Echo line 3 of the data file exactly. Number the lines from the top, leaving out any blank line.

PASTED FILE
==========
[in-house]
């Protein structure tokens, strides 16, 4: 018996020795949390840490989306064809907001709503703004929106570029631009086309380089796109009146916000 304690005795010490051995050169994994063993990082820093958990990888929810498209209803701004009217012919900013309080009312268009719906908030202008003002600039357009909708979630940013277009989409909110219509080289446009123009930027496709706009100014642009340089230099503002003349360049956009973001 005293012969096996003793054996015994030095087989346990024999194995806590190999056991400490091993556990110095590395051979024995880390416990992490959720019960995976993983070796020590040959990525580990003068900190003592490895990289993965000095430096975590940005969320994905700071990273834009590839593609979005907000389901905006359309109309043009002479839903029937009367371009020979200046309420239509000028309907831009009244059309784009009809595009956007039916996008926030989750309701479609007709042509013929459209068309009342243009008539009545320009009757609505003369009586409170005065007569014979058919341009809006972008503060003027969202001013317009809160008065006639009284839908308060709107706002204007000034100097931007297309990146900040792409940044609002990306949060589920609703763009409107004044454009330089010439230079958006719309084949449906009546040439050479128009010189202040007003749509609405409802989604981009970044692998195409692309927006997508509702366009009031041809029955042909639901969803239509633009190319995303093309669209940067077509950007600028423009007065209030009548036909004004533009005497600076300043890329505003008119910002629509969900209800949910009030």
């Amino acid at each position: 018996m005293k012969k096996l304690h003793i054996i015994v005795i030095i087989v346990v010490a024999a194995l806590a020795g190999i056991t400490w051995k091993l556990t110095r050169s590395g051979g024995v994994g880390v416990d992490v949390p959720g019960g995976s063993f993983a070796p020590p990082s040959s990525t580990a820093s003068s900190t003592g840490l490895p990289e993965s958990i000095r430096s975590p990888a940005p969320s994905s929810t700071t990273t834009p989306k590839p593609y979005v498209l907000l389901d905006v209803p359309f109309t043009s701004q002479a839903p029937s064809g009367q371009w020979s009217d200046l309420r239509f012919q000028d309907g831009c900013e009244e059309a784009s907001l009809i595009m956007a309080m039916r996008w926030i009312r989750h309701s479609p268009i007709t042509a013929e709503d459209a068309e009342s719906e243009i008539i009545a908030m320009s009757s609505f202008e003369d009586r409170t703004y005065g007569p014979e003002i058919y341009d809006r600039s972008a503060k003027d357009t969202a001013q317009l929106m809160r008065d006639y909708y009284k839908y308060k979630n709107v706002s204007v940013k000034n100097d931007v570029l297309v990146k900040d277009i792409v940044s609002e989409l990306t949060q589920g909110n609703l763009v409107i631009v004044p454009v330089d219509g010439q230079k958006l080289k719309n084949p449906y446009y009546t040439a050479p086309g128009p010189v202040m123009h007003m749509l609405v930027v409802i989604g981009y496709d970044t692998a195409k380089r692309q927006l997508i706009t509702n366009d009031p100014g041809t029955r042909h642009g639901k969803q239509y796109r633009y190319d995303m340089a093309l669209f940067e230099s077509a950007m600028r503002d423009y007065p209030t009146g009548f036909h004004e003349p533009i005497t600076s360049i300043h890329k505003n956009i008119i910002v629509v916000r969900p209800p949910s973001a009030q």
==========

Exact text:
């Amino acid at each position: 018996m005293k012969k096996l304690h003793i054996i015994v005795i030095i087989v346990v010490a024999a194995l806590a020795g190999i056991t400490w051995k091993l556990t110095r050169s590395g051979g024995v994994g880390v416990d992490v949390p959720g019960g995976s063993f993983a070796p020590p990082s040959s990525t580990a820093s003068s900190t003592g840490l490895p990289e993965s958990i000095r430096s975590p990888a940005p969320s994905s929810t700071t990273t834009p989306k590839p593609y979005v498209l907000l389901d905006v209803p359309f109309t043009s701004q002479a839903p029937s064809g009367q371009w020979s009217d200046l309420r239509f012919q000028d309907g831009c900013e009244e059309a784009s907001l009809i595009m956007a309080m039916r996008w926030i009312r989750h309701s479609p268009i007709t042509a013929e709503d459209a068309e009342s719906e243009i008539i009545a908030m320009s009757s609505f202008e003369d009586r409170t703004y005065g007569p014979e003002i058919y341009d809006r600039s972008a503060k003027d357009t969202a001013q317009l929106m809160r008065d006639y909708y009284k839908y308060k979630n709107v706002s204007v940013k000034n100097d931007v570029l297309v990146k900040d277009i792409v940044s609002e989409l990306t949060q589920g909110n609703l763009v409107i631009v004044p454009v330089d219509g010439q230079k958006l080289k719309n084949p449906y446009y009546t040439a050479p086309g128009p010189v202040m123009h007003m749509l609405v930027v409802i989604g981009y496709d970044t692998a195409k380089r692309q927006l997508i706009t509702n366009d009031p100014g041809t029955r042909h642009g639901k969803q239509y796109r633009y190319d995303m340089a093309l669209f940067e230099s077509a950007m600028r503002d423009y007065p209030t009146g009548f036909h004004e003349p533009i005497t600076s360049i300043h890329k505003n956009i008119i910002v629509v916000r969900p209800p949910s973001a009030q």